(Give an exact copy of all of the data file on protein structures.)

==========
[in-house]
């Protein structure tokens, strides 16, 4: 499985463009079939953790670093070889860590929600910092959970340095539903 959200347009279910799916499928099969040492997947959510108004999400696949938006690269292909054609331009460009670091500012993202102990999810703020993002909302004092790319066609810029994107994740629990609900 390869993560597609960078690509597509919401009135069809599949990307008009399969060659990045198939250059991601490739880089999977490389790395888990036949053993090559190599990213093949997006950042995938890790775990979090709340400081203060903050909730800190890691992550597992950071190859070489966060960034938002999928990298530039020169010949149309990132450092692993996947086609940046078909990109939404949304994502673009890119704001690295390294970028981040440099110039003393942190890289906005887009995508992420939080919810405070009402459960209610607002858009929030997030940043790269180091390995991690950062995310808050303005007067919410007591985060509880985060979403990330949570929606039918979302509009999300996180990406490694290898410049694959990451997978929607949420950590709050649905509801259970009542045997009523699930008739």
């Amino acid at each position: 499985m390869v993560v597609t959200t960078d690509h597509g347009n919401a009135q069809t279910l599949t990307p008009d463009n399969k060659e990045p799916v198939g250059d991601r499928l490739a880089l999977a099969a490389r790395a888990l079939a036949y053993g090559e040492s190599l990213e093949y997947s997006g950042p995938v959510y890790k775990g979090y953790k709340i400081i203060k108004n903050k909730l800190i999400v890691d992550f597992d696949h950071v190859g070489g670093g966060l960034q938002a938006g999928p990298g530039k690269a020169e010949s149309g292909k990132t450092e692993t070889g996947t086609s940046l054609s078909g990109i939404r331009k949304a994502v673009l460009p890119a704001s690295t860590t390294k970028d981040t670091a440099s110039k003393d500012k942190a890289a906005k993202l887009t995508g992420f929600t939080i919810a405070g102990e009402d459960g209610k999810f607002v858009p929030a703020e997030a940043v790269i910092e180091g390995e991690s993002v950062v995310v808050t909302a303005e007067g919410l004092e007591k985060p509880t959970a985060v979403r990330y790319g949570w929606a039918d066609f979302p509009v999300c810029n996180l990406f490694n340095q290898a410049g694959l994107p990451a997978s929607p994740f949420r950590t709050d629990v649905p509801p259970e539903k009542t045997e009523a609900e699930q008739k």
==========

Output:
[in-house]
């Protein structure tokens, strides 16, 4: 499985463009079939953790670093070889860590929600910092959970340095539903 959200347009279910799916499928099969040492997947959510108004999400696949938006690269292909054609331009460009670091500012993202102990999810703020993002909302004092790319066609810029994107994740629990609900 390869993560597609960078690509597509919401009135069809599949990307008009399969060659990045198939250059991601490739880089999977490389790395888990036949053993090559190599990213093949997006950042995938890790775990979090709340400081203060903050909730800190890691992550597992950071190859070489966060960034938002999928990298530039020169010949149309990132450092692993996947086609940046078909990109939404949304994502673009890119704001690295390294970028981040440099110039003393942190890289906005887009995508992420939080919810405070009402459960209610607002858009929030997030940043790269180091390995991690950062995310808050303005007067919410007591985060509880985060979403990330949570929606039918979302509009999300996180990406490694290898410049694959990451997978929607949420950590709050649905509801259970009542045997009523699930008739």
């Amino acid at each position: 499985m390869v993560v597609t959200t960078d690509h597509g347009n919401a009135q069809t279910l599949t990307p008009d463009n399969k060659e990045p799916v198939g250059d991601r499928l490739a880089l999977a099969a490389r790395a888990l079939a036949y053993g090559e040492s190599l990213e093949y997947s997006g950042p995938v959510y890790k775990g979090y953790k709340i400081i203060k108004n903050k909730l800190i999400v890691d992550f597992d696949h950071v190859g070489g670093g966060l960034q938002a938006g999928p990298g530039k690269a020169e010949s149309g292909k990132t450092e692993t070889g996947t086609s940046l054609s078909g990109i939404r331009k949304a994502v673009l460009p890119a704001s690295t860590t390294k970028d981040t670091a440099s110039k003393d500012k942190a890289a906005k993202l887009t995508g992420f929600t939080i919810a405070g102990e009402d459960g209610k999810f607002v858009p929030a703020e997030a940043v790269i910092e180091g390995e991690s993002v950062v995310v808050t909302a303005e007067g919410l004092e007591k985060p509880t959970a985060v979403r990330y790319g949570w929606a039918d066609f979302p509009v999300c810029n996180l990406f490694n340095q290898a410049g694959l994107p990451a997978s929607p994740f949420r950590t709050d629990v649905p509801p259970e539903k009542t045997e009523a609900e699930q008739k």